Having begun our series with a tribute to the youngsters, we continue our parade of heroes by lauding the five most impressive members of the League’s Foreign Legion.

1. Chris Lee, Canada. Defenseman, Metallurg Magnitogorsk

This much-traveled, offensive-minded defenseman landed in the KHL during the 2013-14 campaign and certainly hit the ground running, swiftly establishing himself as a pillar of the Magnitka team which went on to win the Gagarin Cup.

The following year, fans voted in droves to ensure the popular Canadian made the starting line in the KHL All-Star Game, and it is worth recalling how he reacted to the news: "It’ll be a great pleasure to go to Sochi and I’d really like to take part in the Super Skills, albeit just the fastest skater, as shooting accuracy is not my strong point.”

The modesty was admirable but false, and his lethal ability to find the intended target proved to be a crucial factor in the Gagarin Cup final series. In Game 6 he provided the assist for Sergei Mozyakin to drag the Steelers back in contention, and in Game 7, having threaded a precise pass for Evgeny Timkin to open the scoring, it was Chris who scored the championship-winner, sending an unstoppable shot through a platoon of Army Men high into the far corner.

The 35-year-old’s talent and experience clearly rubs off on his partners. Last year Viktor Antipin clearly blossomed by playing alongside Lee and went on to become a World Championship silver medalist in Prague, while this season Chris aided the meteoric rise of Alexei Bereglazov, currently preparing with Team Russia to take on the world in Moscow and Saint Petersburg.

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2. Linus Omark, Sweden. Forward, Salavat Yulaev

Hardly had the diminutive Swede set foot on Russian soil (in 2009 with Dynamo Moscow) than none other than title-winning Salavat Yulaev coach Vyacheslav Bykov claimed he was the most dangerous player in all Europe at playing from the corners or behind the net. Sadly, an impressive regular season was followed by disappointment in the play-offs.

Five years on, after NHL duty at Edmonton and Buffalo, the little Swedish magician returned to light up the League and became the de facto soul of HC Jokerit. When Steve Moses hit a record 36 goals in the regular season, it was Omark who supplied the bulk of the ammunition.

After Helsinki, he became a firm favorite at Salavat Yulaev, forming a formidable front line with Igor Grigorenko and Andreas Engqvist, and then made the brightest (literally) impression in Moscow in the shootout at January’s All-Star Game, when his bold attempt to score with a blazing hockey stick caused a stir on both sides of the Atlantic.

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3. Jan Kovar, Czech Republic. Forward, Metallurg Magnitogorsk

Even though this was the Czech center’s third year in the KHL, and despite his accruing a stunning +46 for the 2013-14 regular season, it was a while before he took his place in the fearsome front line with Sergei Mozyakin and Danis Zaripov.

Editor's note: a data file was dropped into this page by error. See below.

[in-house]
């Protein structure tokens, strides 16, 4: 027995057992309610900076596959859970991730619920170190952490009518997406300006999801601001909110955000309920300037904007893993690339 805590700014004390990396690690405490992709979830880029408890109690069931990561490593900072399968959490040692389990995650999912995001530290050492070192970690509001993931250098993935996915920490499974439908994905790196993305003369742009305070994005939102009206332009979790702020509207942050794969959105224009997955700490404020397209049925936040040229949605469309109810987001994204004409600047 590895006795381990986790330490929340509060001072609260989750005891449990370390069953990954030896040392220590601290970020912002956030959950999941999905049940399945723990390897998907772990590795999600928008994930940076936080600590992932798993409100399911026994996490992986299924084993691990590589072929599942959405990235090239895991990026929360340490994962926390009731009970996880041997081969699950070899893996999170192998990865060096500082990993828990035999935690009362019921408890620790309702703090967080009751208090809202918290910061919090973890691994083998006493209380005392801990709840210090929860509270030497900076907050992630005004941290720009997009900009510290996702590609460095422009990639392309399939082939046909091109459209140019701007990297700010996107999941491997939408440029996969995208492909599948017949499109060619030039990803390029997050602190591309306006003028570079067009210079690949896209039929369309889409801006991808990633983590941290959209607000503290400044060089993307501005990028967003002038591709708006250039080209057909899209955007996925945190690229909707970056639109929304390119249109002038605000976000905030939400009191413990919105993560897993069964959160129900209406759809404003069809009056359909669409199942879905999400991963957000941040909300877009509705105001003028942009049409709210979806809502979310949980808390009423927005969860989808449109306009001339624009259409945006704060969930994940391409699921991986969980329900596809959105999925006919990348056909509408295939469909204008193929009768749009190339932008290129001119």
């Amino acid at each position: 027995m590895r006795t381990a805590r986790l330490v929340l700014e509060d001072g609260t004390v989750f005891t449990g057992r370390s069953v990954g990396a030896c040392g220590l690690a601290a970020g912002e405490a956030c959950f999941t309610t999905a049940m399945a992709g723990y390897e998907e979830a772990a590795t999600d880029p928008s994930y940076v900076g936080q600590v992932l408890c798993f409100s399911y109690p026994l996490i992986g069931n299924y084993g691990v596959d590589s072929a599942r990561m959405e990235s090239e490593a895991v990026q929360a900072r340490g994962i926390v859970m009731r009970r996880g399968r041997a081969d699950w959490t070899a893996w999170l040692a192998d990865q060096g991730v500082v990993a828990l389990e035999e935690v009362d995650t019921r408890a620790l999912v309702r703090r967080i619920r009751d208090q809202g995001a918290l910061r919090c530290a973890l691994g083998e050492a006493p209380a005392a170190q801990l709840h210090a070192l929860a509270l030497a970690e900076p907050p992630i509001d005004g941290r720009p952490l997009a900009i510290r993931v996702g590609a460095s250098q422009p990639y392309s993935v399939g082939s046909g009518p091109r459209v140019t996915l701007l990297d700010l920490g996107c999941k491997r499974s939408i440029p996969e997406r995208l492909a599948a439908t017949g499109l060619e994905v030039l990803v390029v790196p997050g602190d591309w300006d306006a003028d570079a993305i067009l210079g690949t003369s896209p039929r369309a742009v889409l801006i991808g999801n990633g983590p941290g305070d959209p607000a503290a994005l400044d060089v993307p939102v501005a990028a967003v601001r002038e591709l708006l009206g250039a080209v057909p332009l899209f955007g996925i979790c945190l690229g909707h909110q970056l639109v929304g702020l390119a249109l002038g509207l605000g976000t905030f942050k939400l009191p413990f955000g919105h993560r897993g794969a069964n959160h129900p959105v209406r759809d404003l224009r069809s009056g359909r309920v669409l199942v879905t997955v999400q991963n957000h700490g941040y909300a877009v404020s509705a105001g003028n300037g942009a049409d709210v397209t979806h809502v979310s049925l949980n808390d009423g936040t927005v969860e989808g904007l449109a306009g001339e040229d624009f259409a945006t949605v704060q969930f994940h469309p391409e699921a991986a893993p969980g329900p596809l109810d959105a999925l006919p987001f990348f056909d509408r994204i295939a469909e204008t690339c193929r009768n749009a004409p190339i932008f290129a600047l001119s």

The 2015-16 regular championship ended with Jan posting a +30, but it was in the playoffs that Kovar returned to his brilliant best. In the final series, he scored to take Game 3 into overtime, and in the seventh and decisive encounter his glorious pass set Chris Lee through to clinch the title. It is thanks to his form in the KHL that Jan has become one of the leading lights in the Czech national team.

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4. Mat Robinson, Canada. Defenseman, Dynamo Moscow

Before joining the KHL, there were few reasons to sit up and take notice of this little defenseman (like Linus Omark, Mat is 5’ 10”), and anyone following his pre-Dinamo Riga career in Finland would note that he even yielded a minus for the regular season.

Contrast with this year’s exploits: the Canadian became the League’s MVP with a +31, was Defenseman of the Month for January, and for a spell was even the main source of points and goals at the Muscovite blue-and-whites.

Wider recognition came in January when the fans selected Robinson for the starting five in the 2016 KHL All-Star Game.

At the end of the regular season, Robinson celebrated the birth of a daughter. “Let's see what the new father can do,” - boomed the voice of club General Director Andrei Safronov on the eve of the play-offs. The knockout stages were not kind to Dynamo this year, but his +6 suggested that Mat was still the best of the bunch.

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5. Dominik Furch, Czech Republic. Goaltender, Avangard

Following the departure of Kari Ramo to the NHL, the Omsk club struggled for two seasons to find someone good enough to fill the huge gap left by the Finnish legend, and it is hardly surprising that the fans adopted a “wait-and-see” attitude toward the 25-year-old Czech. They need not have worried. Furch has proved a worthy replacement, of the kind that seems to grow stronger with every match.

In December he helped push his national team to victory in the Moscow round of the Eurotour, the Channel One Cup, and by the end of the regular season, the “Hawks” had clinched top spot in the Eastern Conference and any doubts harbored by the fans had long evaporated.

In the playoffs, Furch continued to be a model of consistency and reliability, but then, at the most crucial moment, the capricious gods of hockey turned their backs on him. In Game 7 of the series against Salavat Yulaev, Maxim Mayorov’s shot evaded Dominik and found the net. The fans, however, were not going to spurn their new hero. He was voted Player of the Season by the Avangard faithful, and is currently loosening his limbs in preparation for the forthcoming World Championship.

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